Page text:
“It feels like the biggest tour we’ve ever done because we’re so excited to play,” Banhart says. “I’ve had this core band for a long time, and we all love each other, and we all communicate really well on stage—I’m not sure if what we communicate is any good, but we’ve worked on our ability to communicate [on stage]. We’ve been doing it so long that [the music] is very fluid.”

During the extended, Covid-induced hiatus, Banhart and his bandmates—Jeremy Harris (synth), Nicole Lawrence (guitar, pedal steel), Greg Rogove (drums)—realized that they had missed connecting with audiences and experiencing the different ways songs unravel live.

“I’m looking forward to these four shows in a way that I have never looked forward to any show,” Banhart says. “It doesn’t hurt that [the shows] are in some of our favorite places. I know it sounds naïve, but hopefully, from here, there’s only going forward, trying to create a better world.”

Big Live Week

Also this week at the Rio is the Chicago-based duo Whitney, formed by Smith Westerns’ guitarist Max Kakacek and Unknown Mortal Orchestra drummer Julien Ehrlich. Since 2014, the pair has delivered frank folk-rock focused on the human experience—falling in love, falling out of love, depression. Whitney’s 2020 album Candid, an impressive all-covers record, takes on the work of everyone from widely unknown singer-songwriter Blaze Foley to ’90s R&B trio SWV.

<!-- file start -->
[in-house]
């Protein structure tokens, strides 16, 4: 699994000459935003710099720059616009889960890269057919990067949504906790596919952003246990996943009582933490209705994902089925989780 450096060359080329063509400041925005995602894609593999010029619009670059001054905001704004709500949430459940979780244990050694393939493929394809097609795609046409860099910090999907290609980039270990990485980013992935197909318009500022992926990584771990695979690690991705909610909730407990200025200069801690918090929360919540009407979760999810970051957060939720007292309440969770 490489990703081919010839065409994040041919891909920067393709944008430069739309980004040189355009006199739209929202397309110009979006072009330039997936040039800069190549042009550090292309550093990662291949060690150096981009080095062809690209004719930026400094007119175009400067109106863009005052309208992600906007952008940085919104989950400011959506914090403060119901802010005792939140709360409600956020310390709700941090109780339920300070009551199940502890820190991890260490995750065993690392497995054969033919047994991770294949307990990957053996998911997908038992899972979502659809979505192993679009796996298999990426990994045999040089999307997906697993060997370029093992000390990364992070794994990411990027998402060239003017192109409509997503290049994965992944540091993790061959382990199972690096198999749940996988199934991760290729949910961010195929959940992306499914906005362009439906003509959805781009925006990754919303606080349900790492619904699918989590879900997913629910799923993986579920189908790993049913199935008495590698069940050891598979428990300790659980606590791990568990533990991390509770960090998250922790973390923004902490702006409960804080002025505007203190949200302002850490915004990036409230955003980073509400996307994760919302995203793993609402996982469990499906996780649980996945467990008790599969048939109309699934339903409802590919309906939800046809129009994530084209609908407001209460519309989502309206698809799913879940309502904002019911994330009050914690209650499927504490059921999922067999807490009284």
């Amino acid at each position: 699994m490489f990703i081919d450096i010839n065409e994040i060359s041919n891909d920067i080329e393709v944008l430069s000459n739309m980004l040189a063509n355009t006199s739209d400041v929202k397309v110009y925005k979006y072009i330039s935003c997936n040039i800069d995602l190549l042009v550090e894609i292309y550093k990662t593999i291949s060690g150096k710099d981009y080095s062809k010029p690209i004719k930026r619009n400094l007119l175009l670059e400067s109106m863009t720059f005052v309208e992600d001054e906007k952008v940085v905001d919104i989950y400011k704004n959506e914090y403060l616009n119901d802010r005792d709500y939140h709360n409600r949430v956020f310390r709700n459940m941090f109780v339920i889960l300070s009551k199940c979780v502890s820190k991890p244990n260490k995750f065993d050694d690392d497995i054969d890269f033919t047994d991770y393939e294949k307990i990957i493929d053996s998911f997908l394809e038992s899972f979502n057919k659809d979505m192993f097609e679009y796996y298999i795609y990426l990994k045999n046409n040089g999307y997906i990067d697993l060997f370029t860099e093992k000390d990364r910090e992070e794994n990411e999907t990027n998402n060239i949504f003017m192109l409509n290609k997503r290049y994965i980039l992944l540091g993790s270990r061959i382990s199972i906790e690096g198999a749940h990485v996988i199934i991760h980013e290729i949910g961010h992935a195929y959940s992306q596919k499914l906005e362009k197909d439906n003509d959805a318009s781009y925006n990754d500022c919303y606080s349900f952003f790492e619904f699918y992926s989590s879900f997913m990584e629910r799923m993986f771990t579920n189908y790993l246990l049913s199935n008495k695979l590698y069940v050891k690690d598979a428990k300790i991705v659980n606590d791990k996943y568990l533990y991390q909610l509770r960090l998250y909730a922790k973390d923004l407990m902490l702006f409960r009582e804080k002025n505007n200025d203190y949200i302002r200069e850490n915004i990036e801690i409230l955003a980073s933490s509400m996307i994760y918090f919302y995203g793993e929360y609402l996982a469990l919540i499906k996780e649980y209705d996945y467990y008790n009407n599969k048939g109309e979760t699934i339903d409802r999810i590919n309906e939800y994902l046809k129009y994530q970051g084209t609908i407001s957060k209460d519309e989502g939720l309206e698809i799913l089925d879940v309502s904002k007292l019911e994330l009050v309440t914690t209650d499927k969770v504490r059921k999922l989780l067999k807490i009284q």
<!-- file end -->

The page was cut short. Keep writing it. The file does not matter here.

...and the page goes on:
Genre-bending singer-songwriter Cass McCombs and his band close the week with a show at Moe’s. McCombs’ powerful post-punk gem “Sleeping Volcanoes,” off his 2019 Tip of the Sphere, is a composite of expert phrasing, subtle effects and quiet existentialism.

“[‘Sleeping Volcanoes’ is about] people passing each other on the sidewalk, unaware of the emotional volatility they are brushing past, like a sleeping volcano that could erupt at any moment,” McCombs says.

We can all relate.

Whitney with Renée Reed plays Tuesday, Oct. 12, at the Rio Theatre, 1205 Soquel Ave., Santa Cruz. 8pm; $28. Devendra Banhart with Cate Le Bon plays Thursday, Oct. 14, at the Rio. 8pm; $35-$40. Proof of vaccination or negative Covid test (taken within 72 hours) required. riotheatre.com. Cass McCombs Band with Farmer Dave and The Wizards of the West plays Friday, Oct. 15, at Moe’s Alley, 1535 Commercial Way, Santa Cruz. 9pm; $25-$28. Proof of vaccination or negative Covid test (taken within 48 hours) required. folkyeah.com.